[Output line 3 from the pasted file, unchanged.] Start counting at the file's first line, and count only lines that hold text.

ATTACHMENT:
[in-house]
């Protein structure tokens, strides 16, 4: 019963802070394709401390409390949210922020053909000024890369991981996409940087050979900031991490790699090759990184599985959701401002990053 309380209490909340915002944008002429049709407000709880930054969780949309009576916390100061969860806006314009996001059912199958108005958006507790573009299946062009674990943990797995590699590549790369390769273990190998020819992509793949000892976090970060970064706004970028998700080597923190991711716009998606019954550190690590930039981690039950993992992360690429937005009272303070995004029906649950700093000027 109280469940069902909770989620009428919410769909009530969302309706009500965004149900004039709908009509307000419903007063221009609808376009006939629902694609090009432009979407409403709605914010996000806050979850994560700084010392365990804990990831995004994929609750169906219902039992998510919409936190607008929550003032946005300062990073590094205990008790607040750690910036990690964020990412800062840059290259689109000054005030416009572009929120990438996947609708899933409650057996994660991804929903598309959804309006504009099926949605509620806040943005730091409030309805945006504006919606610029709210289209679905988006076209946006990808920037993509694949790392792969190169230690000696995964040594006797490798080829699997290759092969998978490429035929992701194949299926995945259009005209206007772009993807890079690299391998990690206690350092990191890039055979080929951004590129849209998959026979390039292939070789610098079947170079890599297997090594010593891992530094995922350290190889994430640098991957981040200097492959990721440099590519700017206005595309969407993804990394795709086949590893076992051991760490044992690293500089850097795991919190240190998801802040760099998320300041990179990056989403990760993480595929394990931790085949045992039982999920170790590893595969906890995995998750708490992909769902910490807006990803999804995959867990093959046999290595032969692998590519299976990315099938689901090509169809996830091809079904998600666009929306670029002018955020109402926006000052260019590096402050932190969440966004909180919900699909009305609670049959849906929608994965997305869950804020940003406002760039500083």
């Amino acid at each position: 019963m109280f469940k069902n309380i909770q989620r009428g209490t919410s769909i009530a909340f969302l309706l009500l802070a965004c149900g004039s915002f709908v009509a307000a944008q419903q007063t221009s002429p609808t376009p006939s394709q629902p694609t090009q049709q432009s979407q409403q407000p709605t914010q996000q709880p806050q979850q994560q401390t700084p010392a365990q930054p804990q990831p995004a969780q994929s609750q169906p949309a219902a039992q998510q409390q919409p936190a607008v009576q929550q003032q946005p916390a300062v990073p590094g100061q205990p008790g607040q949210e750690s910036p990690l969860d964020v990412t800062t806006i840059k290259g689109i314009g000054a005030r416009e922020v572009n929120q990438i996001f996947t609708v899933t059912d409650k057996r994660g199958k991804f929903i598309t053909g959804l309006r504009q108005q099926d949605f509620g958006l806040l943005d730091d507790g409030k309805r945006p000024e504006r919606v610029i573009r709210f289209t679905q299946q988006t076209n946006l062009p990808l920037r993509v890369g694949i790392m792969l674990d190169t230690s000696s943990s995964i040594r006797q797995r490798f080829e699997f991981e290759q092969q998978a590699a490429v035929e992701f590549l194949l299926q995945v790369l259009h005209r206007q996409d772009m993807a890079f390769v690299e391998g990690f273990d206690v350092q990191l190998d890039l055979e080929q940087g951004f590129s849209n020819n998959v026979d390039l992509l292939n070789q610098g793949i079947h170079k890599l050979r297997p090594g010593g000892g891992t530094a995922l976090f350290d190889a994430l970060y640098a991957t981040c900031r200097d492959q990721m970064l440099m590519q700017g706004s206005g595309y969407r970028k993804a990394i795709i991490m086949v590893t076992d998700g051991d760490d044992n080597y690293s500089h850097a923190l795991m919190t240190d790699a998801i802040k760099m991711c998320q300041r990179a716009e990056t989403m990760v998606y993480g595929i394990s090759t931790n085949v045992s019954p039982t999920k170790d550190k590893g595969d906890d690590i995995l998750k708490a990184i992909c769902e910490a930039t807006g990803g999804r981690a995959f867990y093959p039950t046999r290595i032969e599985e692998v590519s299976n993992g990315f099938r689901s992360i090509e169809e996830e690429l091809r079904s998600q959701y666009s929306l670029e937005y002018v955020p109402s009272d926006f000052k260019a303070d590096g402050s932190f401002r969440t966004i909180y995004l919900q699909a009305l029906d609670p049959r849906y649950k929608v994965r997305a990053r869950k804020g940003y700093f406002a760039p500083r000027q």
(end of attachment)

């Amino acid at each position: 019963m109280f469940k069902n309380i909770q989620r009428g209490t919410s769909i009530a909340f969302l309706l009500l802070a965004c149900g004039s915002f709908v009509a307000a944008q419903q007063t221009s002429p609808t376009p006939s394709q629902p694609t090009q049709q432009s979407q409403q407000p709605t914010q996000q709880p806050q979850q994560q401390t700084p010392a365990q930054p804990q990831p995004a969780q994929s609750q169906p949309a219902a039992q998510q409390q919409p936190a607008v009576q929550q003032q946005p916390a300062v990073p590094g100061q205990p008790g607040q949210e750690s910036p990690l969860d964020v990412t800062t806006i840059k290259g689109i314009g000054a005030r416009e922020v572009n929120q990438i996001f996947t609708v899933t059912d409650k057996r994660g199958k991804f929903i598309t053909g959804l309006r504009q108005q099926d949605f509620g958006l806040l943005d730091d507790g409030k309805r945006p000024e504006r919606v610029i573009r709210f289209t679905q299946q988006t076209n946006l062009p990808l920037r993509v890369g694949i790392m792969l674990d190169t230690s000696s943990s995964i040594r006797q797995r490798f080829e699997f991981e290759q092969q998978a590699a490429v035929e992701f590549l194949l299926q995945v790369l259009h005209r206007q996409d772009m993807a890079f390769v690299e391998g990690f273990d206690v350092q990191l190998d890039l055979e080929q940087g951004f590129s849209n020819n998959v026979d390039l992509l292939n070789q610098g793949i079947h170079k890599l050979r297997p090594g010593g000892g891992t530094a995922l976090f350290d190889a994430l970060y640098a991957t981040c900031r200097d492959q990721m970064l440099m590519q700017g706004s206005g595309y969407r970028k993804a990394i795709i991490m086949v590893t076992d998700g051991d760490d044992n080597y690293s500089h850097a923190l795991m919190t240190d790699a998801i802040k760099m991711c998320q300041r990179a716009e990056t989403m990760v998606y993480g595929i394990s090759t931790n085949v045992s019954p039982t999920k170790d550190k590893g595969d906890d690590i995995l998750k708490a990184i992909c769902e910490a930039t807006g990803g999804r981690a995959f867990y093959p039950t046999r290595i032969e599985e692998v590519s299976n993992g990315f099938r689901s992360i090509e169809e996830e690429l091809r079904s998600q959701y666009s929306l670029e937005y002018v955020p109402s009272d926006f000052k260019a303070d590096g402050s932190f401002r969440t966004i909180y995004l919900q699909a009305l029906d609670p049959r849906y649950k929608v994965r997305a990053r869950k804020g940003y700093f406002a760039p500083r000027q």